She discovered two different zones during her investigations. Near the boundary to the electrolytes, a roughly 20-nm layer formed having extremely high lithium content: 25 lithium atoms were lodged among 10 silicon atoms. A second adjacent layer contained only one lithium atom for ten silicon atoms. Both layers together are less than 100 nm thick after the second charging cycle.

After discharge, about one lithium ion per silicon node in the electrode remained in the silicon boundary layer exposed to the electrolytes. Seidlhofer calculates from this that the theoretical maximum capacity of these types of silicon-lithium batteries lies at about 2300 mAh/g. This is more than six times the theoretical maximum attainable capacity for a lithium-ion battery constructed with graphite (372 mAh/g).

The results ar published in the journal ACSnano (DOI: 10.1021/acsnano.6b02032).

Source: https://www.helmholtz-berlin.de/

How To Make Batteries Last Five Times Longer

Lithium-ion batteries have enabled many of today’s electronics, from portable gadgets to electric cars. But much to the frustration of consumers, none of these batteries last long without a recharge. Now scientists report in the journal ACS Nano the development of a new, “green” way to boost the performance of these batteries — with a material derived from silk.
silk to boost batteryChuanbao Cao from the Beijing Institute of Technology (China) note that carbon is a key component in commercial Li-ion energy storage devices including batteries and supercapacitors. Most commonly, graphite fills that role, but it has a limited energy capacity.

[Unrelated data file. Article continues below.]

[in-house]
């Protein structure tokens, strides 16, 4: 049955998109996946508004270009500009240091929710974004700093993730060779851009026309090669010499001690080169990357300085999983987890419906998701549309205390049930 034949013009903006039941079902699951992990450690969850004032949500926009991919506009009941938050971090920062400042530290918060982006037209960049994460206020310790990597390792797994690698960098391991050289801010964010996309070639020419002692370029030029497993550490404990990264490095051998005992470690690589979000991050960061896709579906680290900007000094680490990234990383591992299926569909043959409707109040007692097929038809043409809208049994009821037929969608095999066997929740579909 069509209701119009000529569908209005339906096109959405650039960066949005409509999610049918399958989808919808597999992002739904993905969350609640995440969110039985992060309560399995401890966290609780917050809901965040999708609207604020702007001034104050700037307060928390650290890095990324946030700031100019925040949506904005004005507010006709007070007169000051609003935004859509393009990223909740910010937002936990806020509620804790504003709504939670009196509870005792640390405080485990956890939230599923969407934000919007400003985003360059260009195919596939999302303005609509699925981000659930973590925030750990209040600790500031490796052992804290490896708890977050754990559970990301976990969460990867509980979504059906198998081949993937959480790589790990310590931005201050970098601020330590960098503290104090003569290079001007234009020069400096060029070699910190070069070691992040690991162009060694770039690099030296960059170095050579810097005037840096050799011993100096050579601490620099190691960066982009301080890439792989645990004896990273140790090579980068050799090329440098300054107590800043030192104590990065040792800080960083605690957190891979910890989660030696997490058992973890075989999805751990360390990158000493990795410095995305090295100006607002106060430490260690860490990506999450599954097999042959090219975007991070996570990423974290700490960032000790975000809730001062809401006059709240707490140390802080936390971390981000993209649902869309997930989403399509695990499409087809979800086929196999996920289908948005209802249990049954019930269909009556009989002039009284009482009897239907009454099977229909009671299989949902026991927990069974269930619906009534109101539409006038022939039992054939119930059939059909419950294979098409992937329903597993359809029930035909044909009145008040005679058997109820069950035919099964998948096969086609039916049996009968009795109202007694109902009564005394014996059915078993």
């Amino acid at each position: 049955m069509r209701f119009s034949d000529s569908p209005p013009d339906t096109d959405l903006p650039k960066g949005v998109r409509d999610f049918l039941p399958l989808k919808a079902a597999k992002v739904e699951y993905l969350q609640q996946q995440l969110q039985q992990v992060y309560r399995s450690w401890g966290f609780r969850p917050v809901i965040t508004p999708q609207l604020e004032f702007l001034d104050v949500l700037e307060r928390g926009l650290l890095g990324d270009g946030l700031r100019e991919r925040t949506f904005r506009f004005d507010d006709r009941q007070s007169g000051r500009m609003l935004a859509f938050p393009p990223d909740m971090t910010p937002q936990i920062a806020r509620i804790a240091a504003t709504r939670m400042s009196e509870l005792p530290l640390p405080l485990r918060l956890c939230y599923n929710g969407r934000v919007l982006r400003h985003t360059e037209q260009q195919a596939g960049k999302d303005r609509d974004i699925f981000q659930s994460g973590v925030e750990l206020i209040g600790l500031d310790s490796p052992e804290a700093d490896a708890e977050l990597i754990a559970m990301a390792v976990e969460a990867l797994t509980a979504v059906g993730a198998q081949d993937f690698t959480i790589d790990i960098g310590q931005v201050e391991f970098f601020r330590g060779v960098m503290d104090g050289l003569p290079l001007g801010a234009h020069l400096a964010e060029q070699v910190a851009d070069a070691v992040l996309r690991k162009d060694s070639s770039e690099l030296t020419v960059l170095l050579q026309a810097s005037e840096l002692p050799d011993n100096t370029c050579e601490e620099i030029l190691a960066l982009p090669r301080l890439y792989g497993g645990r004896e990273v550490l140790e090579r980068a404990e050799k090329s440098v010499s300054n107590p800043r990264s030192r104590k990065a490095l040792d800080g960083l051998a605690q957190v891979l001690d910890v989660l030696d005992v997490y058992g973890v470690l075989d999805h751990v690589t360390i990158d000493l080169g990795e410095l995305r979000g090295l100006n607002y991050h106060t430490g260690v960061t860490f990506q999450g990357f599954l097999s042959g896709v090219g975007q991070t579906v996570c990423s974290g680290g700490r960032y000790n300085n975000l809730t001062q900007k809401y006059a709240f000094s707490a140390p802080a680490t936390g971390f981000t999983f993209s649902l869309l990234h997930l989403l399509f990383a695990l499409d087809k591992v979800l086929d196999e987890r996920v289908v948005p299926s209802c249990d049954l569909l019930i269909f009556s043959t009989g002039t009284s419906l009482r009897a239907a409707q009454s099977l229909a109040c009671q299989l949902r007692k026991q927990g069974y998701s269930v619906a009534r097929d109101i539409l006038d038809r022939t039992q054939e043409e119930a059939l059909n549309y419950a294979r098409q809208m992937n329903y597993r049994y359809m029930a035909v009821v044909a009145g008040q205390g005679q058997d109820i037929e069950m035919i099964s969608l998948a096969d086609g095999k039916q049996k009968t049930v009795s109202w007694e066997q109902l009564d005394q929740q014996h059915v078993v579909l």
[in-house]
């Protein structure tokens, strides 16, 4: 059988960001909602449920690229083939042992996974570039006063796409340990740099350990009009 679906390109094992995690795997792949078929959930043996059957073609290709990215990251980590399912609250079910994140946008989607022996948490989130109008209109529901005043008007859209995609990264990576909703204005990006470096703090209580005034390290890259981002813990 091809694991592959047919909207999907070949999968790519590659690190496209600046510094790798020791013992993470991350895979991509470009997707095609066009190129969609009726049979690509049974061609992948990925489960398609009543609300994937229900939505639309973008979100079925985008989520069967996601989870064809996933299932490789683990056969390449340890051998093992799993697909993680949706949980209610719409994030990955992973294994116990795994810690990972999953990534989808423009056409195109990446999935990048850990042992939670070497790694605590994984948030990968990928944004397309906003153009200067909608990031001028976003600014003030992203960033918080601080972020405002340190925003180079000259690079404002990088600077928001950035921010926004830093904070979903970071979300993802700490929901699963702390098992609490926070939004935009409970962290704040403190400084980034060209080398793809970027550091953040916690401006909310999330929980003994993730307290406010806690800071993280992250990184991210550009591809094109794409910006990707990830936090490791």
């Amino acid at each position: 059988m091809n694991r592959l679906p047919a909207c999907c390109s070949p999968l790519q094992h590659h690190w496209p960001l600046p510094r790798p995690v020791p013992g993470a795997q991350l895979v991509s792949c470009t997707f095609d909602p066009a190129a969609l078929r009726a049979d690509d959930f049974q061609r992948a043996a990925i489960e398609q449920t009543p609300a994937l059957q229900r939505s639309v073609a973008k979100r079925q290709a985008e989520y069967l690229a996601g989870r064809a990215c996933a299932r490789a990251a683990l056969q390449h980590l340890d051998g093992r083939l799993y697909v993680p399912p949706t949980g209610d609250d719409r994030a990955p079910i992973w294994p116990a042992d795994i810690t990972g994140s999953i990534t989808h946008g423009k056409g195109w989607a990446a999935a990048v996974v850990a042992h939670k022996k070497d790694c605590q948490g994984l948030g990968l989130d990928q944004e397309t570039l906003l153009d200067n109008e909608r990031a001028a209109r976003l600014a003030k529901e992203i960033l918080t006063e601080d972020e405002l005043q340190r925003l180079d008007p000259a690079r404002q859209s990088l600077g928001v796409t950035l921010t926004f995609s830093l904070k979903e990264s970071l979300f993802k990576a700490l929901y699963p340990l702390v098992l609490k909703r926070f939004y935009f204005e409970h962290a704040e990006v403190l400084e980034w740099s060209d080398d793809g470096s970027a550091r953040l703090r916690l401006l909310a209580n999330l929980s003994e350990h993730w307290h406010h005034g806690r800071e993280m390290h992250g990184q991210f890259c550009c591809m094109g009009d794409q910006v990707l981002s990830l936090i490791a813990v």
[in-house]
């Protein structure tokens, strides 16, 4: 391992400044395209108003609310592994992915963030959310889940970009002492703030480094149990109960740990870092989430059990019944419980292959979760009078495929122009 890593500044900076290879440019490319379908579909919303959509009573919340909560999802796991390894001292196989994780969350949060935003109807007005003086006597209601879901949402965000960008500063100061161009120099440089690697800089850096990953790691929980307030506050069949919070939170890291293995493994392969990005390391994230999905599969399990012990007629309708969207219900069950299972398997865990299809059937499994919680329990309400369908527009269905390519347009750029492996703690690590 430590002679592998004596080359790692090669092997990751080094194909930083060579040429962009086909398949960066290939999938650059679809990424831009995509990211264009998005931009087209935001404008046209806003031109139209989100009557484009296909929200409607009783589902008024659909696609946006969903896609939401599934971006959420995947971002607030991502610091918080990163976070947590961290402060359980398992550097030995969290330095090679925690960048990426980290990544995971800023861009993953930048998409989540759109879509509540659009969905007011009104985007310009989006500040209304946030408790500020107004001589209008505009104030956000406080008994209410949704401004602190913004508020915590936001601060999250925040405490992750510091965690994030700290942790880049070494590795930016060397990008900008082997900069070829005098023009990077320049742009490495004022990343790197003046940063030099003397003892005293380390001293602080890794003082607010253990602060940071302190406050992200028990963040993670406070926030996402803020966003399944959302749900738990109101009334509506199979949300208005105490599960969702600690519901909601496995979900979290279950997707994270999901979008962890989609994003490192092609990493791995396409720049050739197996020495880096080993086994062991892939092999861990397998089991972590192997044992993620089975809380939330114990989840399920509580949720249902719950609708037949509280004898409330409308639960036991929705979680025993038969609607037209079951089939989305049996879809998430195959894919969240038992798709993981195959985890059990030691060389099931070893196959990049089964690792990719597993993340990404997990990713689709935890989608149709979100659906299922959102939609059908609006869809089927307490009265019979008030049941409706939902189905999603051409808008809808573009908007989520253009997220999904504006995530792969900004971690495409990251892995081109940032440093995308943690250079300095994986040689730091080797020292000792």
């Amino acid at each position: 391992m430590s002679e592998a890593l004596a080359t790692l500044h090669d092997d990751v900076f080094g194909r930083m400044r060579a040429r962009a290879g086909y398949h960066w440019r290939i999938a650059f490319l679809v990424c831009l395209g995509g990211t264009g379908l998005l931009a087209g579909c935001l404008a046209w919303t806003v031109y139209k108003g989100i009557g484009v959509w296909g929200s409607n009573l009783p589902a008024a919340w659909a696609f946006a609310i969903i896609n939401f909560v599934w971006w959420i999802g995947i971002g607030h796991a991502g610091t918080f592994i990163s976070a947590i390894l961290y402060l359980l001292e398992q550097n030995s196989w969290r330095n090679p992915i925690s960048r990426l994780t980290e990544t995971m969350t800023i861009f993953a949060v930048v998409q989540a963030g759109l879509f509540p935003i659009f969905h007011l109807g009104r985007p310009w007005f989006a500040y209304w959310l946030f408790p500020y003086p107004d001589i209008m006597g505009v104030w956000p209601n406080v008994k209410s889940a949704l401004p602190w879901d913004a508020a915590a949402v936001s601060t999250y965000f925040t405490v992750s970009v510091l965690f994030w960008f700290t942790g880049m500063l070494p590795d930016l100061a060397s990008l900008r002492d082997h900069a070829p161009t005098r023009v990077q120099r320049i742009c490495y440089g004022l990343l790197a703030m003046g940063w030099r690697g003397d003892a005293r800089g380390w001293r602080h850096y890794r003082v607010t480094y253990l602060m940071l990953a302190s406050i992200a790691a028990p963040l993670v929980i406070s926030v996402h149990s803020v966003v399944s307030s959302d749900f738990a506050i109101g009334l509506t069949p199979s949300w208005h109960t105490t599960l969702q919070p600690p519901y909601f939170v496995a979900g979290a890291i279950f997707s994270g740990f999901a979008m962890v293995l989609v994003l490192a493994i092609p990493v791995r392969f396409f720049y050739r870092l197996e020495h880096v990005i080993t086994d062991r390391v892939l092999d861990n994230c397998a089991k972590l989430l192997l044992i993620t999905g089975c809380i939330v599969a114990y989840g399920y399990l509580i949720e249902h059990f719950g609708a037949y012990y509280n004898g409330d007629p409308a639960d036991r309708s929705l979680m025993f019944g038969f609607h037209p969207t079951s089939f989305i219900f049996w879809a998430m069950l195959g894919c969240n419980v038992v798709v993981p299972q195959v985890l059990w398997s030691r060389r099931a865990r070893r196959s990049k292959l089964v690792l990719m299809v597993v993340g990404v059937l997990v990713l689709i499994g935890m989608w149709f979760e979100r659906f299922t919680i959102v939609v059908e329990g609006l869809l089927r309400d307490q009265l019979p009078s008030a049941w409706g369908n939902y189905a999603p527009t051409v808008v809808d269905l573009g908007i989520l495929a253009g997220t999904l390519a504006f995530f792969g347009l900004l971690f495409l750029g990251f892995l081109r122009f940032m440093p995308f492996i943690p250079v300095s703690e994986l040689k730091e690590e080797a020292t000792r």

The Cao’s team found a way to process natural silk to create carbon-based nanosheets that could potentially be used in energy storage devices. Their material stores five times more lithium than graphite can — a capacity that is critical to improving battery performance. It also worked for over 10,000 cycles with only a 9 percent loss in stability. The researchers successfully incorporated their material in prototype batteries and supercapacitors in a one-step method that could easily be scaled up.
Source: http://www.acs.org/

Electric Car Batteries Recharge in Two Minutes

Scientists from Nanyang Technological University (NTU Singapore) have developed a new battery that can be recharged up to 70 per cent in only 2 minutes. The battery will also have a longer lifespan of over 20 years.
Electric vehicles are currently inhibited by long recharge times of over 4 hours and the limited lifespan of batteries.